A "Good" Screenplay? That's Subjective, Sir: 'The Mimic'

Sometimes, writers can fail and flail upwards.

Dear Moviegoers,

Writers have it rough. Critics have it unusual. We like what we like, and that’s that.

Below is a review of madness, where what I should dislike, I kind of enjoyed. Slightly enjoyed, but still.

Let’s get to it

(apologies, but there’s no watchlist or links in this edition)


The Mimic

“It’s ok to borrow from each other, but what we must never do is borrow from outselves.” - The Other Side of the Wind

Within the first ten minutes of The Mimic, the smoggy smell of smug hit me hard. It’s a confusing picture, one that is more frustrating than entertaining, despite being about a subject that’s after my own heart: the working mind of a writer. That it is about something close to me grants the film some leeway, especially considering how smug we writers, indeed, can be. It’s not entertaining - it’s us.

The Mimic follows a writer known as The Narrator who, upon meeting a strange man known as The Kid, becomes obsessed with both the idea of sociopaths and with exposing this thirty-one-year-old “kid” as the blank slate he’s perceived as being. Oh, and he’s working on a screenplay that may or may not be this very movie, that’s being written in real-time, by himself and/or by outside forces.

Overly challenging wouldn’t begin to describe the complicated structure of this oddball comedy piece, but the words fit - even when its own words fail into a turgid mess of a flood of flippantness. Scenes come, stay too long, and leave as quickly as carelessly as the wind, possibly to soothe a much-needed gratification our filmmakers may or may not need. Starring Thomas Sadoski (formerly of The Newsroom) as The Narrator, The Mimic would be awful and snobbish if it weren’t so on point about the typecast of writers. Instead, it’s awfully snobbish. That’s different, and can be ok.

Is it ok? Sure.

The Narrator’s relationship with The Kid is made up of long back and forth dialogue contests, where The Kid will answer questions with questions, angering the hell out of his frustrated counterpart. This plot of “figuring out” The Kid is only matched by the plot of It’s Pat: The Movie, where a neighbor becomes obsessed with Pat’s ambiguous sexual identity. Here, The Narrator confronts this kid with consistently maddening observations that psychoanalyzes both of them.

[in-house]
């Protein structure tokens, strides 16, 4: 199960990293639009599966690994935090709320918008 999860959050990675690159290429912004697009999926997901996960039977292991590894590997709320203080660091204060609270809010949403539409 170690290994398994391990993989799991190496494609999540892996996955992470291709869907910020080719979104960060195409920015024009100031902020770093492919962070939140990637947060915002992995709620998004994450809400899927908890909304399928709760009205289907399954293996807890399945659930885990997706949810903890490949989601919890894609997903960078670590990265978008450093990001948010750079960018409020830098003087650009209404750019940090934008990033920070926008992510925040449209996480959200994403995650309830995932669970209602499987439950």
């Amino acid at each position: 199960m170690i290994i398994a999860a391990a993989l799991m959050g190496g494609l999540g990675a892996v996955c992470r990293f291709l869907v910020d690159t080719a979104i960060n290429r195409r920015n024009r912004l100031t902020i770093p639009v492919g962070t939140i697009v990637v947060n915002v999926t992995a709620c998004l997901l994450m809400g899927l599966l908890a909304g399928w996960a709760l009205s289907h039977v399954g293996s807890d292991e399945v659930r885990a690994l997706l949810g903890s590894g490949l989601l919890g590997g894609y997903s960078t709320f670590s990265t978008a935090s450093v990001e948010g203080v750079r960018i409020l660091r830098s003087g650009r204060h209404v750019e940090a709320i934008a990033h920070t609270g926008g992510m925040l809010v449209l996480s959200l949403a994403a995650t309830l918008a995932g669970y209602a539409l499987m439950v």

To what end, and why should we care?

Maybe we don’t have to care. Maybe the ends are just the means. The Mimic reminds me of Anthony Hopkins’ directorial debut Slipstream - a movie that I love unconditionally - in that, according to Hopkins himself, it was meant to make people angry. It was meant to be a difficult endurance of a watch. This may not be the intention of The Mimic, but it’s the result for sure.

From bizarre fourth wall breaks to scenes within scenes to settings crashing into one another as if to mean something - something we the audience aren’t privy to - The Mimic is a hair away from being a wreck of confusion, but manages to thrive off of its novelty, its sideways handling of subject matter, and its cast being able to roll with everything without missing beats. It’s a feat inside a nesting doll of arrogance, with enough color to make it attractive.

Is this a “Snobs v Slobs” review? The Mimic doesn’t really have one particular crowd in mind, at least not by personality. It’s meant more for career choice or, rather, career fate. It’s for writers. We can read between its lines easily, but some of us will see and appreciate the craziness within the cockiness, and find some familiar solace in that and that alone. Barely, but it can be found.

We’re a type, eh?


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